The creation of transnational bodies clothed in the lofty rhetoric of human rights and justice all too often ends up constraining the ability of truly democratic states to defend themselves. After all, who can really resist an imperative delivered by a body cloaked in such a righteous mantle?
But sovereign states do have a residual sense of self-preservation, at least some of their citizens do. Even some of the citizens from the left wing of their politics. Today, news comes that Charles Clarke, former Labour Home Minister, is suggesting that the UK might leave the European Convention on Human Rights, according to the Daily Mail.
The former Home Secretary said there was public anger that the courts appeared to give the rights of terror suspects a "higher priority" than preventing possible bomb attacks.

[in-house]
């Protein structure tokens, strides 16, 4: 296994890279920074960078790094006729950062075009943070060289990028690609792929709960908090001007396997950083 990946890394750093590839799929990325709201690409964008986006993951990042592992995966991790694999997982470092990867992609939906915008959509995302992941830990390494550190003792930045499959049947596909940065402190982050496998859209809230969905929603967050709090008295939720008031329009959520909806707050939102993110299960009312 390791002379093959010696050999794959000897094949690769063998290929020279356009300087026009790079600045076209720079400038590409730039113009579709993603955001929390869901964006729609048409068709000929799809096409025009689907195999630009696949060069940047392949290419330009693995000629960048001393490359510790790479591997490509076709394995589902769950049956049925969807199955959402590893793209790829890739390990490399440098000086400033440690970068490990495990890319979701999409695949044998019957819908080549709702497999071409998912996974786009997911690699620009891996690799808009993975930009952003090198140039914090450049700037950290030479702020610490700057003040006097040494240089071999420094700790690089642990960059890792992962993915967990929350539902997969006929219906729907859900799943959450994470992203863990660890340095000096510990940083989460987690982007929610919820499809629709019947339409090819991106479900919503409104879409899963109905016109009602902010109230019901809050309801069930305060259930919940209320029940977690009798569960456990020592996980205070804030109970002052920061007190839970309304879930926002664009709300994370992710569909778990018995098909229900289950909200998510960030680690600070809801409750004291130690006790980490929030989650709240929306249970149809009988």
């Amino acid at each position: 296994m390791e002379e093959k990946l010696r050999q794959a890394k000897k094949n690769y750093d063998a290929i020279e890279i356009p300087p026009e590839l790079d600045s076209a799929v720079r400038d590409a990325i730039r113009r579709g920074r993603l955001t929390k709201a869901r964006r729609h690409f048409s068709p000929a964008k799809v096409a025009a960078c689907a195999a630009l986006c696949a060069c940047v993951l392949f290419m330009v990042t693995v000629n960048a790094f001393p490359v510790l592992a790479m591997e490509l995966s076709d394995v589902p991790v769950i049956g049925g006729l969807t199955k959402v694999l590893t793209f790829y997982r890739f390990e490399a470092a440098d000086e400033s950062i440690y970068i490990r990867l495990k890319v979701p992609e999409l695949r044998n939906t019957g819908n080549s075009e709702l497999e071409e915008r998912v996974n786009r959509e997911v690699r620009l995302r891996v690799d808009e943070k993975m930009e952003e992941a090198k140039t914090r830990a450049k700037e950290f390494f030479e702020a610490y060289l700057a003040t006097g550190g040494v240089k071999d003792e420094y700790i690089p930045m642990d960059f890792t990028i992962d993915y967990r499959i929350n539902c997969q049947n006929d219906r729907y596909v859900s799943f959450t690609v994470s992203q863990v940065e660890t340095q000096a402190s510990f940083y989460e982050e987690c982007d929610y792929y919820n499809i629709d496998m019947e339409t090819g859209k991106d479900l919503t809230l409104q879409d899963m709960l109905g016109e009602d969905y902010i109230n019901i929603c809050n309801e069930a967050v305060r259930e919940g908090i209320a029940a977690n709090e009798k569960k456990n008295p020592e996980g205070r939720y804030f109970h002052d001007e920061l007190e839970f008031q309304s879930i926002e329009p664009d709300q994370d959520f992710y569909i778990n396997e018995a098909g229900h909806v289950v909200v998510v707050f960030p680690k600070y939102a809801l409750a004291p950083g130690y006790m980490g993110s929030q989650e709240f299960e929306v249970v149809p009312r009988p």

On pulling out of the convention, Mr Clarke said: "It's completely underestimated as a possibility, I think it could easily happen.
"If the court is not seen as upholding the interests of the public then the public will say "no thanks"."
He is the first Labour heavyweight to suggest Britain could leave a charter which is enshrined into British law by the Human Rights Act.
Until now, ministers have insisted criticism of the Act is based on myth and misunderstanding.
But Mr Clarke, tipped for a Cabinet return under Gordon Brown, said: "Its operation sometimes appears to place the human rights of a suspected criminal ahead of the rights of those threatened by that criminality or the wider needs of the society.
There is every reason to be suspicious of multinational bodies.
Hat tip: Olivia Smith